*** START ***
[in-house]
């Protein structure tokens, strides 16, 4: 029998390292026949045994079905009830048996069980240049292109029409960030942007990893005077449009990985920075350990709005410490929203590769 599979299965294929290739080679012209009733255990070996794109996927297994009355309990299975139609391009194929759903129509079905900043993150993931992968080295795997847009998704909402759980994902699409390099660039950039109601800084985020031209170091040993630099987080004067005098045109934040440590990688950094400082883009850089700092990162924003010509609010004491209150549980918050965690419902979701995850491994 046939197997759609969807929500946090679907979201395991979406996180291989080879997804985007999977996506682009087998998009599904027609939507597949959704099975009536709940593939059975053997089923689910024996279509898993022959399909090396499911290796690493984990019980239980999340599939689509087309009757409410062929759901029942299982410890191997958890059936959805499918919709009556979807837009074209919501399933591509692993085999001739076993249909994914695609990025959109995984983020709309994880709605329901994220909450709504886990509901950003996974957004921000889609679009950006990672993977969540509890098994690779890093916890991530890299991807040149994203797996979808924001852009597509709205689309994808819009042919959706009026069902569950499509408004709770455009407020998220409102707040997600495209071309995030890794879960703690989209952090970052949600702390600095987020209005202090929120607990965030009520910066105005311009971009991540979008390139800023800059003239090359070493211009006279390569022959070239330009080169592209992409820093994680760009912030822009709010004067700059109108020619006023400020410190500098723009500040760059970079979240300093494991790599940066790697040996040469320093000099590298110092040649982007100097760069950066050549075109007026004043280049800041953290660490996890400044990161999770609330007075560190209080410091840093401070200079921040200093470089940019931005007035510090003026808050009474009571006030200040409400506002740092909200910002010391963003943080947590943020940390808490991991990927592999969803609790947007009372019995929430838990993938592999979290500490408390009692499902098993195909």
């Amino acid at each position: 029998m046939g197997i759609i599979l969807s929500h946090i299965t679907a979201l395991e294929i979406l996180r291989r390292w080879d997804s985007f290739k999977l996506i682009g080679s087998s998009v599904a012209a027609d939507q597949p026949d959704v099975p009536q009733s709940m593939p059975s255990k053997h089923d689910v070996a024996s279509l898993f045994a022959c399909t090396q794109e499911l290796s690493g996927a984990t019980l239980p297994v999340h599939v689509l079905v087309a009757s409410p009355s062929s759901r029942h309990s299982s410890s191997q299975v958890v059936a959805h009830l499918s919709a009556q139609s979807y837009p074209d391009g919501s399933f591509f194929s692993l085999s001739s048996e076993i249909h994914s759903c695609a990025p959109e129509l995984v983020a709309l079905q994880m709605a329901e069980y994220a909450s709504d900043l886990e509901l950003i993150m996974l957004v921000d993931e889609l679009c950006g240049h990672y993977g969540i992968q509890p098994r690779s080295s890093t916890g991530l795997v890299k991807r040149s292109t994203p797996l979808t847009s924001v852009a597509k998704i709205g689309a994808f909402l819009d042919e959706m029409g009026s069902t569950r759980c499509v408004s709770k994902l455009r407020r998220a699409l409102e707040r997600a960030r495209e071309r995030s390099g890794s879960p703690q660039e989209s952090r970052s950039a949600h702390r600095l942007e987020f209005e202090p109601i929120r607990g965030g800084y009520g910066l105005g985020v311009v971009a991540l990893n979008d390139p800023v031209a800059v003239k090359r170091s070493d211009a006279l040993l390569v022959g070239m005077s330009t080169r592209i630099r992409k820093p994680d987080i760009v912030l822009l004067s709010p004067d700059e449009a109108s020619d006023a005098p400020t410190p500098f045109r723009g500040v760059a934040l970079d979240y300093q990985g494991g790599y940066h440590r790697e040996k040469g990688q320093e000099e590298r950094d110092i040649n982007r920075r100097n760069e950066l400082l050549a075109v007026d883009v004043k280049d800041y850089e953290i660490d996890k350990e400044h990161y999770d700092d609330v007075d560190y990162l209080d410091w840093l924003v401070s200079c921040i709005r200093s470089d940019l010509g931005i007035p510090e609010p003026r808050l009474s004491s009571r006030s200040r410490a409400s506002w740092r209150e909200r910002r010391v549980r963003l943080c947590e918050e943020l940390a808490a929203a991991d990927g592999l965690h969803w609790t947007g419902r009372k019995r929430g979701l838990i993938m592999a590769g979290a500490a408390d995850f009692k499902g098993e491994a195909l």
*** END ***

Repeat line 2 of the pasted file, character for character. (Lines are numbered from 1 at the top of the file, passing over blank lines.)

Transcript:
């Protein structure tokens, strides 16, 4: 029998390292026949045994079905009830048996069980240049292109029409960030942007990893005077449009990985920075350990709005410490929203590769 599979299965294929290739080679012209009733255990070996794109996927297994009355309990299975139609391009194929759903129509079905900043993150993931992968080295795997847009998704909402759980994902699409390099660039950039109601800084985020031209170091040993630099987080004067005098045109934040440590990688950094400082883009850089700092990162924003010509609010004491209150549980918050965690419902979701995850491994 046939197997759609969807929500946090679907979201395991979406996180291989080879997804985007999977996506682009087998998009599904027609939507597949959704099975009536709940593939059975053997089923689910024996279509898993022959399909090396499911290796690493984990019980239980999340599939689509087309009757409410062929759901029942299982410890191997958890059936959805499918919709009556979807837009074209919501399933591509692993085999001739076993249909994914695609990025959109995984983020709309994880709605329901994220909450709504886990509901950003996974957004921000889609679009950006990672993977969540509890098994690779890093916890991530890299991807040149994203797996979808924001852009597509709205689309994808819009042919959706009026069902569950499509408004709770455009407020998220409102707040997600495209071309995030890794879960703690989209952090970052949600702390600095987020209005202090929120607990965030009520910066105005311009971009991540979008390139800023800059003239090359070493211009006279390569022959070239330009080169592209992409820093994680760009912030822009709010004067700059109108020619006023400020410190500098723009500040760059970079979240300093494991790599940066790697040996040469320093000099590298110092040649982007100097760069950066050549075109007026004043280049800041953290660490996890400044990161999770609330007075560190209080410091840093401070200079921040200093470089940019931005007035510090003026808050009474009571006030200040409400506002740092909200910002010391963003943080947590943020940390808490991991990927592999969803609790947007009372019995929430838990993938592999979290500490408390009692499902098993195909």